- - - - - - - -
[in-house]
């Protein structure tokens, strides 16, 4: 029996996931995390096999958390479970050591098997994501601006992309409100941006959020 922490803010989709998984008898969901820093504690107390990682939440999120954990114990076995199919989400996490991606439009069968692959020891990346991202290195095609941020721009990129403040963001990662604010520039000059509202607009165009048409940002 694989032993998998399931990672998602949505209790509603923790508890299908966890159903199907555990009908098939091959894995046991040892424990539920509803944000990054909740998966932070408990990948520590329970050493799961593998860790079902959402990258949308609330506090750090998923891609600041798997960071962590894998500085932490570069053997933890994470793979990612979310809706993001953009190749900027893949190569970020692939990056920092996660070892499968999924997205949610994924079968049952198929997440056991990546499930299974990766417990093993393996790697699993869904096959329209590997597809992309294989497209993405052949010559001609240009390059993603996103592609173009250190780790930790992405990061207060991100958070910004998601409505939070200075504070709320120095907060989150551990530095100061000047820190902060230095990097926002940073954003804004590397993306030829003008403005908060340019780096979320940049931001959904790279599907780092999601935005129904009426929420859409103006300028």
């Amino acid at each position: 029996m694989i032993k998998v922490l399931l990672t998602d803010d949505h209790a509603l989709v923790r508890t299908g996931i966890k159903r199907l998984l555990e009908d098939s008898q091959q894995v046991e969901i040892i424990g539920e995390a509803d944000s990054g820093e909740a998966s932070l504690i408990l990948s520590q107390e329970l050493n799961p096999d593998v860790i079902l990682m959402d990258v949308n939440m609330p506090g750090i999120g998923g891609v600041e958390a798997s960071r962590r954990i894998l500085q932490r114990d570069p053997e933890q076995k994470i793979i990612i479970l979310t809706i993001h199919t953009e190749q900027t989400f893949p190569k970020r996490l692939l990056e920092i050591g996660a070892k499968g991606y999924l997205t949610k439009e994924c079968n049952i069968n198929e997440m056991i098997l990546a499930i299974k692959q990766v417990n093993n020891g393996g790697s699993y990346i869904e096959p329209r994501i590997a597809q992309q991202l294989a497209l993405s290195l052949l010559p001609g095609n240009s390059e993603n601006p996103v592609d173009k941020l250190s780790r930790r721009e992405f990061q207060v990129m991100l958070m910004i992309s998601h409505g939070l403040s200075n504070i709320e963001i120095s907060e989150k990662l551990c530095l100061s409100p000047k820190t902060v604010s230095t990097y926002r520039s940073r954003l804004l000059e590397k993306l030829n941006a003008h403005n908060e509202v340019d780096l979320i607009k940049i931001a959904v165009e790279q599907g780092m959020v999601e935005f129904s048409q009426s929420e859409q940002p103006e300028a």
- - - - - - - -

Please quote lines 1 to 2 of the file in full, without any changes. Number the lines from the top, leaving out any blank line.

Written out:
[in-house]
């Protein structure tokens, strides 16, 4: 029996996931995390096999958390479970050591098997994501601006992309409100941006959020 922490803010989709998984008898969901820093504690107390990682939440999120954990114990076995199919989400996490991606439009069968692959020891990346991202290195095609941020721009990129403040963001990662604010520039000059509202607009165009048409940002 694989032993998998399931990672998602949505209790509603923790508890299908966890159903199907555990009908098939091959894995046991040892424990539920509803944000990054909740998966932070408990990948520590329970050493799961593998860790079902959402990258949308609330506090750090998923891609600041798997960071962590894998500085932490570069053997933890994470793979990612979310809706993001953009190749900027893949190569970020692939990056920092996660070892499968999924997205949610994924079968049952198929997440056991990546499930299974990766417990093993393996790697699993869904096959329209590997597809992309294989497209993405052949010559001609240009390059993603996103592609173009250190780790930790992405990061207060991100958070910004998601409505939070200075504070709320120095907060989150551990530095100061000047820190902060230095990097926002940073954003804004590397993306030829003008403005908060340019780096979320940049931001959904790279599907780092999601935005129904009426929420859409103006300028």